The conflicting results verified in the literature regarding bond strength using SB and SC methods may be attributed to the fact that different investigators did not use the same protocol and brands of zirconia materials. While all zirconia-based ceramics are similar from a chemical standpoint, structural differences may exist [9, 33]. In this brief review, 10 different Y-TZP ceramics were identified in the studies. Procera, Lava and Cercon ceramics were the most commonly used brands. Different cleaning solutions used following air abrasion also were identified (ethanol, isopropanol, distilled water, acetone). These results demonstrate the variety of protocols in studies that investigated the bond strength of luting agent for Y-TZP ceramics. Different surface treatment can produce different retentive patterns on ceramics with different microstructure [5]. Therefore, it may not be reasonable to generalize conclusions drawn from a specific protocol.

The methods used to change ceramic surface topography and increase bond strength have not been precisely quantified and the influence of airborne particle abrasion on zirconia ceramics is still largely unknown [13, 30]. The aim of this study was to evaluate the effect of different air abrasion protocols on the surface roughness of Y-TZP ceramic. The null hypothesis is that different protocols have distinct influences on surface roughness pattern.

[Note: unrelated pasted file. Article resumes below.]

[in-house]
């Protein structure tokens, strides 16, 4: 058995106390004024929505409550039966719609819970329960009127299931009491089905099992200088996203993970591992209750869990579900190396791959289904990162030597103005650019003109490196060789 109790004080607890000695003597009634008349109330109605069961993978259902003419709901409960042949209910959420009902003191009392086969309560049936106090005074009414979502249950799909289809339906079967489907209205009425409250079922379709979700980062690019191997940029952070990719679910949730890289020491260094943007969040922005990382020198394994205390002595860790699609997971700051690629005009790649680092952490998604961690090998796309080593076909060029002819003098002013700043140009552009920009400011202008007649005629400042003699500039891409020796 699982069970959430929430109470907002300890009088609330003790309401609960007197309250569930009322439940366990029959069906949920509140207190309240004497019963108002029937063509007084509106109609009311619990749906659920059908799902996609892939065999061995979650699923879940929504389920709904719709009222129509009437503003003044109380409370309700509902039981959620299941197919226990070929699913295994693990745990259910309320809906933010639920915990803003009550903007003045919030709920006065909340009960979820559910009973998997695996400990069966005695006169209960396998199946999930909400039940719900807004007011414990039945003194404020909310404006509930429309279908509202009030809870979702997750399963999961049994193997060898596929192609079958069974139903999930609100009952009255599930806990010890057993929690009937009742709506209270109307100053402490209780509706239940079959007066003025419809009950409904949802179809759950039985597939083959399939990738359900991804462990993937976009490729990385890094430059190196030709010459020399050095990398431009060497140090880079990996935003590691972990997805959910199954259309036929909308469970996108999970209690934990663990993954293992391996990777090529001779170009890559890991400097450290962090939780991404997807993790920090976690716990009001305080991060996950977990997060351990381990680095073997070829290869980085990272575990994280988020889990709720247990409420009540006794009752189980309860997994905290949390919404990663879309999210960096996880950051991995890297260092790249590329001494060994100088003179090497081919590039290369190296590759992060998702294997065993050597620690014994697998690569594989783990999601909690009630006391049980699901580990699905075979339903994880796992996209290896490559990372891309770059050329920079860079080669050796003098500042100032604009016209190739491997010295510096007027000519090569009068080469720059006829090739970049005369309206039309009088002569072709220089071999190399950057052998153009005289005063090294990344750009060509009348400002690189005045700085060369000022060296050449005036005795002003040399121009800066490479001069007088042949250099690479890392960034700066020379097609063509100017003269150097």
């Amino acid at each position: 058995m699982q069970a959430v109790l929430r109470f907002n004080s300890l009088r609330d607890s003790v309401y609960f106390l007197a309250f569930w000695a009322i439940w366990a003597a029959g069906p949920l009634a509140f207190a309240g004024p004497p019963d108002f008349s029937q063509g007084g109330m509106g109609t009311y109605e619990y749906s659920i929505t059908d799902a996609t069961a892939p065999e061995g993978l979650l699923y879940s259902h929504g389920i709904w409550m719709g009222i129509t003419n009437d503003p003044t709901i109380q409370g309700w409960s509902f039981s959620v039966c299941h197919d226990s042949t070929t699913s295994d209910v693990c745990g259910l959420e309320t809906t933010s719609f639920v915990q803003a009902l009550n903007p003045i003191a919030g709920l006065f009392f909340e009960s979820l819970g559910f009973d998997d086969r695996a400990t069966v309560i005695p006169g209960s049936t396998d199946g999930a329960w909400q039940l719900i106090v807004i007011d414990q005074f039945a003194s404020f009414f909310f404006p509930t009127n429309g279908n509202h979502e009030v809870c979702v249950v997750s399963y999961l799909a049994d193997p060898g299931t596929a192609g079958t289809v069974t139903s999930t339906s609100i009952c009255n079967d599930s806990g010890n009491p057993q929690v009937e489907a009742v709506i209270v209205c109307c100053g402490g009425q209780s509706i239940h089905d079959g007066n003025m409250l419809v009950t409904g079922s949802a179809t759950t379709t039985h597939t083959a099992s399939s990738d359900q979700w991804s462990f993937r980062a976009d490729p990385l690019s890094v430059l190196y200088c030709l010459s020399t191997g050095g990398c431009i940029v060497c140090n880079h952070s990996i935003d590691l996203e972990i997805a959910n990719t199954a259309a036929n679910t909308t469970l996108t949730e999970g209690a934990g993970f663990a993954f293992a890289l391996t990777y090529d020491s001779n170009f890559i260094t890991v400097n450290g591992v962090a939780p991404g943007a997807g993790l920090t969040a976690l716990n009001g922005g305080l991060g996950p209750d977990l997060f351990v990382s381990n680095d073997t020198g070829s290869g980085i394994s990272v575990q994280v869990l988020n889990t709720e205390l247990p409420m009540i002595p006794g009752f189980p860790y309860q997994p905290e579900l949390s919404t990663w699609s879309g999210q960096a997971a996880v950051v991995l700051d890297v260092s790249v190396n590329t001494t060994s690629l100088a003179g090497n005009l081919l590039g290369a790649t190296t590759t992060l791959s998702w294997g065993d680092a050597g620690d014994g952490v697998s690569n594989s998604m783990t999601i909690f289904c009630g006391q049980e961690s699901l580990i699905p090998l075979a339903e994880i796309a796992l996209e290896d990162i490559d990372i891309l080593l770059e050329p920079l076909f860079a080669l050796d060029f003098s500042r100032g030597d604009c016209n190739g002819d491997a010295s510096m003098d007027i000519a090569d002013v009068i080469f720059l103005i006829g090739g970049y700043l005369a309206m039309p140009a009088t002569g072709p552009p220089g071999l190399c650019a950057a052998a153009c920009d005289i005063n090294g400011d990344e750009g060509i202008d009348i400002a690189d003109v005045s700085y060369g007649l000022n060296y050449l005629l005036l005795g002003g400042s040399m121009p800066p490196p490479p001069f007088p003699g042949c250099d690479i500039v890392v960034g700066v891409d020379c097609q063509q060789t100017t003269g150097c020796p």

MATERIALS AND METHODS

Production of specimens

The brand names, material types, main compositions, manufacturers and batch numbers of the products used in the current study are presented in Table I.

Seventy-six Y-TZP ceramic (Cercon Zirconia, Dentsply Ceramco, York, USA) blocks (5×4×4) mm3 were sintered and polished with silicon carbide emery paper (1200 grit) under water cooling. All specimens were submitted to sonic bath (Vitasonic, Vita Zanhfabrik, Germany) for 10 min in distilled water. The specimens were embedded in chemically activated acrylic resin and were randomly divided into 19 groups (n=4) according to control group (surface polished with no blasting) and 3 factors for roughness analysis by Interference Microscopy: a) protocol duration (2 and 4 s); b) particle size (30 µm, alumina coated silica particle; 45 µm, alumina particle; and 145 µm, alumina particle) and; c) pressure (1.5, 2.5 and 4.5 bar) (Table II).

 

 

Air abrasion was applied in the same place without any movement of a specific blasting device (Cojet-PrepTM, 3M ESPE AG). The distance between the ceramic surface and the device was standardized at 10 mm and an inclination of 90º.

Topography analysis